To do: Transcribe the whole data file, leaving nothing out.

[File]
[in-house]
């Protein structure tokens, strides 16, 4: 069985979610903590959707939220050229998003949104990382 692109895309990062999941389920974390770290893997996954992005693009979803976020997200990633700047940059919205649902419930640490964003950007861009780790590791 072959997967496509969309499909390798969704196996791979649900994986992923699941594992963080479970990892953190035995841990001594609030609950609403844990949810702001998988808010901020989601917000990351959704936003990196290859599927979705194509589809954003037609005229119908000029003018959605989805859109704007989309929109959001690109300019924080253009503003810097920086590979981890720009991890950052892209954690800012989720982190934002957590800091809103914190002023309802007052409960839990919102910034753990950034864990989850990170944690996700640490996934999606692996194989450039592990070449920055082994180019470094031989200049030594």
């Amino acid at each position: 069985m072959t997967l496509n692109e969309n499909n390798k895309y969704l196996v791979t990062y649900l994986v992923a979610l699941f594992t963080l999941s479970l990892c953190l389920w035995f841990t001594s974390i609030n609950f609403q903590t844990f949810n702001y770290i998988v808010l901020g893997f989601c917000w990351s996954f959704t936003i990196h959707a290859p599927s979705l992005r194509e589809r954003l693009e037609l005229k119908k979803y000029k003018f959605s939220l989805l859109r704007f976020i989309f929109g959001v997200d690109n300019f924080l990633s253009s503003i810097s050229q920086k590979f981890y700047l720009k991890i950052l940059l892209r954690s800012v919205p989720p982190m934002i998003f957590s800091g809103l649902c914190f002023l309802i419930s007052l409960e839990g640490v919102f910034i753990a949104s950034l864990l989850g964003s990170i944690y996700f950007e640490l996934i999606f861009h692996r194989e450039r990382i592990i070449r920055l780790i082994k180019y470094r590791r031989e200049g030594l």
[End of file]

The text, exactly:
[in-house]
């Protein structure tokens, strides 16, 4: 069985979610903590959707939220050229998003949104990382 692109895309990062999941389920974390770290893997996954992005693009979803976020997200990633700047940059919205649902419930640490964003950007861009780790590791 072959997967496509969309499909390798969704196996791979649900994986992923699941594992963080479970990892953190035995841990001594609030609950609403844990949810702001998988808010901020989601917000990351959704936003990196290859599927979705194509589809954003037609005229119908000029003018959605989805859109704007989309929109959001690109300019924080253009503003810097920086590979981890720009991890950052892209954690800012989720982190934002957590800091809103914190002023309802007052409960839990919102910034753990950034864990989850990170944690996700640490996934999606692996194989450039592990070449920055082994180019470094031989200049030594």
């Amino acid at each position: 069985m072959t997967l496509n692109e969309n499909n390798k895309y969704l196996v791979t990062y649900l994986v992923a979610l699941f594992t963080l999941s479970l990892c953190l389920w035995f841990t001594s974390i609030n609950f609403q903590t844990f949810n702001y770290i998988v808010l901020g893997f989601c917000w990351s996954f959704t936003i990196h959707a290859p599927s979705l992005r194509e589809r954003l693009e037609l005229k119908k979803y000029k003018f959605s939220l989805l859109r704007f976020i989309f929109g959001v997200d690109n300019f924080l990633s253009s503003i810097s050229q920086k590979f981890y700047l720009k991890i950052l940059l892209r954690s800012v919205p989720p982190m934002i998003f957590s800091g809103l649902c914190f002023l309802i419930s007052l409960e839990g640490v919102f910034i753990a949104s950034l864990l989850g964003s990170i944690y996700f950007e640490l996934i999606f861009h692996r194989e450039r990382i592990i070449r920055l780790i082994k180019y470094r590791r031989e200049g030594l």